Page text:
Supreme Court Orders States To Stop ‘Cruel And Unusual Punishment’ Of Juveniles

Twenty-nine states have laws requiring mandatory sentences of life without the possibility of parole for children who commit murder. The Supreme Court, in a 5-4 decision, just struck down the mandatory nature of these laws.

Justice Elena Kagan wrote the majority opinion in which she stated, “State law mandated that each juvenile die in prison even if a judge or jury would have thought that his youth and its attendant characteristics, along with the nature of his crime, made a lesser sentence (for example, life with the possibility of parole) more appropriate.” These mandates violate the Eighth Amendment’s prohibition against cruel and unusual punishments.

Judges and juries can still impose such sentences but, the opinion says, “a judge or jury must have the opportunity to consider mitigating circumstances before imposing the harshest possible penalty for juveniles.” The decision recognizes that children are not adults. Children have achieved neither maturity nor a fully developed sense of responsibility plus, since their characters are less formed than those of adults, they are more receptive to rehabilitation. These concepts have been reinforced by previous Supreme Court decisions—once in 2005, banning the death penalty for juveniles, and again in 2010, eliminating life in prison without the possibility of parole for crimes other than murder.


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The dissenters are the usual cast of conservative characters—Justices John Roberts, Antonin Scalia, Samuel Alito, and Clarence Thomas. Alito stated that the ruling represented an “elite vision” while Roberts expressed the opinion that, since 29 states have such mandatory sentencing laws and, thus, they are not unusual, the Court shouldn’t be ruling on the matter. Roberts’ opinion is shocking in view of the fact that a majority of states have often had laws that violated the rights of others. For example, thirty states once had anti-miscegenation laws, and most states once kept women from voting. The protection of rights, such as protection from cruel and unusual punishments, is exactly the role of the Supreme Court.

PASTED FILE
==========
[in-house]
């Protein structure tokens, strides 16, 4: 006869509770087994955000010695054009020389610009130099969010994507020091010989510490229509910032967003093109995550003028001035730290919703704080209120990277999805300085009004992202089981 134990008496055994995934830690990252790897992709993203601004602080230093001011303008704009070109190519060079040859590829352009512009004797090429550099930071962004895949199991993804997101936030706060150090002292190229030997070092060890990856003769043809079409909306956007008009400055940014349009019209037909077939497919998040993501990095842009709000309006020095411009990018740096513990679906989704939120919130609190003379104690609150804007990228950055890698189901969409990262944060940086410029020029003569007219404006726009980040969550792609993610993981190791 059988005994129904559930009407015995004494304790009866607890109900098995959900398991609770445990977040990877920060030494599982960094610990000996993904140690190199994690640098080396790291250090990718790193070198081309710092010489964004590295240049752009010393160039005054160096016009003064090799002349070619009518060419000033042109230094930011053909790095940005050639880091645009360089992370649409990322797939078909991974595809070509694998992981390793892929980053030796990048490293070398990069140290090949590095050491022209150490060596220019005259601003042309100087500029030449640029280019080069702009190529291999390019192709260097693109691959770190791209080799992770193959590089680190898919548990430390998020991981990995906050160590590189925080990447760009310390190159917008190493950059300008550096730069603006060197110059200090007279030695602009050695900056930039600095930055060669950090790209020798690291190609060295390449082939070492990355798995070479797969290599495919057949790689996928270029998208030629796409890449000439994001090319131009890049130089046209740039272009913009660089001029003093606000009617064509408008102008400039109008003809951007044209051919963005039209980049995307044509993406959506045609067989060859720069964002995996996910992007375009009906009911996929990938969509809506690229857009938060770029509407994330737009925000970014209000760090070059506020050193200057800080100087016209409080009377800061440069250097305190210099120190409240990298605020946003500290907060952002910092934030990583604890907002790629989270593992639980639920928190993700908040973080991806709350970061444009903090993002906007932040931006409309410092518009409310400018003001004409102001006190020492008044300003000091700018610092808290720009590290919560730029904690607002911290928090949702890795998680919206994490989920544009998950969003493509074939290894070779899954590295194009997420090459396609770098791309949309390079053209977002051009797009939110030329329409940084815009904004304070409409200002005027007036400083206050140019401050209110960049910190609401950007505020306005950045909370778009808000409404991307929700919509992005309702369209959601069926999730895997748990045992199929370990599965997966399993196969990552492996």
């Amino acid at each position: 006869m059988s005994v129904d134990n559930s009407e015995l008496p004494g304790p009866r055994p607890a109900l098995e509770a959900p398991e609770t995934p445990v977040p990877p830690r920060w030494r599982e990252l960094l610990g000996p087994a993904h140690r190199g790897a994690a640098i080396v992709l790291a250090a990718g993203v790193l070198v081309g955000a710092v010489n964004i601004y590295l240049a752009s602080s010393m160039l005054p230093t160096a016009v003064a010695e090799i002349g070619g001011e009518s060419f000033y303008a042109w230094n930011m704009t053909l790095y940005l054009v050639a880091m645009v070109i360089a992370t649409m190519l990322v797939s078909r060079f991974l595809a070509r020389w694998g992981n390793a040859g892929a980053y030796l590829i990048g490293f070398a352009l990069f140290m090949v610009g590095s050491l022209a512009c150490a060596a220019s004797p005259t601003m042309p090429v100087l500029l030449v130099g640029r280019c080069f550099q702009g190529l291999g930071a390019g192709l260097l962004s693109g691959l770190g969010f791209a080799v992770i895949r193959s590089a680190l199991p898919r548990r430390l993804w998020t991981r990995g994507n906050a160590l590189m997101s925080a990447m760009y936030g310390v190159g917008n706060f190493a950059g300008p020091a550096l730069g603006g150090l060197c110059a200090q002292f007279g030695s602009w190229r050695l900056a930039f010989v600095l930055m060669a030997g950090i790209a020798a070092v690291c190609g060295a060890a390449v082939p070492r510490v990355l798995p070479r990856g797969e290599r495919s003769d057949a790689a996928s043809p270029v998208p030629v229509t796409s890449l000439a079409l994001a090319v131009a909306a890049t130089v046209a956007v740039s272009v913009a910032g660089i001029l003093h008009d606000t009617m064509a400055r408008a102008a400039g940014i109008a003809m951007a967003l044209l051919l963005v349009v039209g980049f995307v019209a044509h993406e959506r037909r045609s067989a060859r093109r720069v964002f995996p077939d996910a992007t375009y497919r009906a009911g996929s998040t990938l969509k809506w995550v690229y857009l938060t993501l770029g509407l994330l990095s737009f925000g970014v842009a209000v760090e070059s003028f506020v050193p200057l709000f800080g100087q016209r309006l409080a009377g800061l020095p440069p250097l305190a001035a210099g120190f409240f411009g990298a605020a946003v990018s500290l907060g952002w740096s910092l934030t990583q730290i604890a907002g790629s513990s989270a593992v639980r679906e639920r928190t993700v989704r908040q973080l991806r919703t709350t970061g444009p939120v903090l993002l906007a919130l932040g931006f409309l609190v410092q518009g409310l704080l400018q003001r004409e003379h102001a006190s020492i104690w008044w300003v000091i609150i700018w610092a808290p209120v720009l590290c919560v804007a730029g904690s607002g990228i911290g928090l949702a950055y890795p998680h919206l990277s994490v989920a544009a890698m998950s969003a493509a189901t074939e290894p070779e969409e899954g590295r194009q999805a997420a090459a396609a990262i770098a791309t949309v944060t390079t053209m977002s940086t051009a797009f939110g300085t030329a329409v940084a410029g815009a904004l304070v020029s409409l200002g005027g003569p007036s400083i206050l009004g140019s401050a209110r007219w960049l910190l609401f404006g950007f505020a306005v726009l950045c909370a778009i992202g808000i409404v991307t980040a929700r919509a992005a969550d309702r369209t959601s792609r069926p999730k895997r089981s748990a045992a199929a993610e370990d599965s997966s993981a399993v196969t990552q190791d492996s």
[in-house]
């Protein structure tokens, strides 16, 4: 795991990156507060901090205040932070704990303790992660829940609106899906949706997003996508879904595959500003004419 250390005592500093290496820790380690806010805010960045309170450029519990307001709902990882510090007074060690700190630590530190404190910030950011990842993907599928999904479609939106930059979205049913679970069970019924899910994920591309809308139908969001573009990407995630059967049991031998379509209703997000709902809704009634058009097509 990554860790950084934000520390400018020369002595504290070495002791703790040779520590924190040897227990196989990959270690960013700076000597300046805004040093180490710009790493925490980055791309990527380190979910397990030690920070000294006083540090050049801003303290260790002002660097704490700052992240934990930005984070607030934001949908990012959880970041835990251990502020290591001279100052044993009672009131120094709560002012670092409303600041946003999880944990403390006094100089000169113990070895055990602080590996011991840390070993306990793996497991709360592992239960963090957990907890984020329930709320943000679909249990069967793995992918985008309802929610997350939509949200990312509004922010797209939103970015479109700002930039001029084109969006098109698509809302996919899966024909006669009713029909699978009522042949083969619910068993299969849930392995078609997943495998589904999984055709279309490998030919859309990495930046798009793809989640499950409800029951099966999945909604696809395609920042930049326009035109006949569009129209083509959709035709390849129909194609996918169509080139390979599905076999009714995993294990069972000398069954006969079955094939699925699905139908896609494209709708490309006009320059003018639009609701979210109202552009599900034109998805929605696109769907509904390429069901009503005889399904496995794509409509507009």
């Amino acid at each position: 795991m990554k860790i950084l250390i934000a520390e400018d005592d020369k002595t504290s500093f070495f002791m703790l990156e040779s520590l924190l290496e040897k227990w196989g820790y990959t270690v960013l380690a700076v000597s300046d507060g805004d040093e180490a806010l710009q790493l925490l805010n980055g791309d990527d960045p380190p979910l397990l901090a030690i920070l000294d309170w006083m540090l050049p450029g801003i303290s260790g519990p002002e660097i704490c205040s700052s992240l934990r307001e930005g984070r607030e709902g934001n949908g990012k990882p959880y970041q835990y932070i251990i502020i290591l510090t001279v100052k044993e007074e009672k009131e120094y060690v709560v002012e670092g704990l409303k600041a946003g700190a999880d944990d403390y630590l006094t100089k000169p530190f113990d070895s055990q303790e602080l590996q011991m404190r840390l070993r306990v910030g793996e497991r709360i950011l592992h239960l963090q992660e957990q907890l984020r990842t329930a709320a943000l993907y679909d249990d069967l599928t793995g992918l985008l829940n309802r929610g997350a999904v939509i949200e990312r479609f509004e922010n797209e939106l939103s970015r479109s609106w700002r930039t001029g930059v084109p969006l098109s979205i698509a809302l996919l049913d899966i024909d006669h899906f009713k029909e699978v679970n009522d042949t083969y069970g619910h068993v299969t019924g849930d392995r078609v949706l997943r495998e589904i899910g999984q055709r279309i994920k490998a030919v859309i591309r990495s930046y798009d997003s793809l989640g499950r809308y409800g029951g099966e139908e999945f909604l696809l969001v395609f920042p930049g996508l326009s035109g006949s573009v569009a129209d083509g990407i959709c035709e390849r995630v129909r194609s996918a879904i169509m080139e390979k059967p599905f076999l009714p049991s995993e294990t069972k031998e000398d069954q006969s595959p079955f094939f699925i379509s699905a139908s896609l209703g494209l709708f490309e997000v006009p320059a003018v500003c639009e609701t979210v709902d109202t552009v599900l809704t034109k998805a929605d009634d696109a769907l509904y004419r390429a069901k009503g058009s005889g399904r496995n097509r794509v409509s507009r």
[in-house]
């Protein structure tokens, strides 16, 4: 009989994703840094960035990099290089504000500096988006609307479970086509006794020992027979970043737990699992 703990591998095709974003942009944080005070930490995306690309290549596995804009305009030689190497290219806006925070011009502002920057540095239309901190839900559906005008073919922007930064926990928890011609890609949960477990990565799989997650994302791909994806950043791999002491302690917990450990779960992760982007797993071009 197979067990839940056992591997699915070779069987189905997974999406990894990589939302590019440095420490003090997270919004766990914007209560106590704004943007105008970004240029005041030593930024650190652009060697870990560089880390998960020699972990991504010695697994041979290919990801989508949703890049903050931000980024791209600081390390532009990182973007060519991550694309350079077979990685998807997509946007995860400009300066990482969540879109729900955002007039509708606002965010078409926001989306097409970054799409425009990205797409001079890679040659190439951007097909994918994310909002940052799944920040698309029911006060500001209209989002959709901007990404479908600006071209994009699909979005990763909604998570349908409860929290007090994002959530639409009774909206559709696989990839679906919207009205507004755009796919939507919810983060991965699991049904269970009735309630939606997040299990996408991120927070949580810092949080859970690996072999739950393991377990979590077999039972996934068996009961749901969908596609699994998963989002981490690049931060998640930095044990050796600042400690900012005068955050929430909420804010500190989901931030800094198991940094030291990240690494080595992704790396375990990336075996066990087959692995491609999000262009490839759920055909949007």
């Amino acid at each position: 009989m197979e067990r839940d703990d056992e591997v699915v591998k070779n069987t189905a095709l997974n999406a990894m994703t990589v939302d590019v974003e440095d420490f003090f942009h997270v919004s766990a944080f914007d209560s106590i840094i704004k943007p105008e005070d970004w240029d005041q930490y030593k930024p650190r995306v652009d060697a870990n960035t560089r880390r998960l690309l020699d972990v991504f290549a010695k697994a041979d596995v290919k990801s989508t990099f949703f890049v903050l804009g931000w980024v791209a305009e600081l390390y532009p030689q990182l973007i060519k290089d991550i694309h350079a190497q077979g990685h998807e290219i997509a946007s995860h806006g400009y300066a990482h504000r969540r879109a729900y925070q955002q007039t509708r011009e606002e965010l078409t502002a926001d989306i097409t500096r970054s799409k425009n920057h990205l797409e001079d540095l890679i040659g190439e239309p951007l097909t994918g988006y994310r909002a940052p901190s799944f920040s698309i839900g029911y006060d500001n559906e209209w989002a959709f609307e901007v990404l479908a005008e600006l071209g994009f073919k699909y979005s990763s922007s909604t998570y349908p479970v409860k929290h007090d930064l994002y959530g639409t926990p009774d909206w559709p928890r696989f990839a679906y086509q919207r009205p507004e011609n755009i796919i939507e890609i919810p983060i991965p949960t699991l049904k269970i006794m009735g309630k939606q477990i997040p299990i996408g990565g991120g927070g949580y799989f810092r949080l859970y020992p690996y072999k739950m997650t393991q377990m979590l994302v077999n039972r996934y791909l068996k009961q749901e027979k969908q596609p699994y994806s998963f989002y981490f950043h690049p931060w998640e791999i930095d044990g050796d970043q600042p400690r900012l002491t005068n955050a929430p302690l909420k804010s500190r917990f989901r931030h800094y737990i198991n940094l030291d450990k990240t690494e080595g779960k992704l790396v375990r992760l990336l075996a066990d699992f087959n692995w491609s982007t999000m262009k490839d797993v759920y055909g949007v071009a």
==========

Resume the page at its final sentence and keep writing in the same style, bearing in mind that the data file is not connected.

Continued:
As a result of the decision, the two defendants whose separate cases brought about the decision will ask to be resentenced. In the Arkansas case, Kuntrell Jackson was 14 when he took part in a robbery of a video store in 1999. The store’s clerk was actually shot and killed by one of the other boys who participated. Jackson was unarmed during the robbery, but was convicted as an accessory to murder and given the mandatory life-without-parole sentence. The court’s decision now allows Jackson’s sentence to take into account the actual circumstances.

More than 70 other inmates around the country are serving these mandatory sentences for crimes committed when they were 14 or younger. The ruling did not clarify whether they, too, are eligible for resentencing and will require further litigation. However, the 29 states that adopted such statutes now must revise their sentencing guidelines.

 

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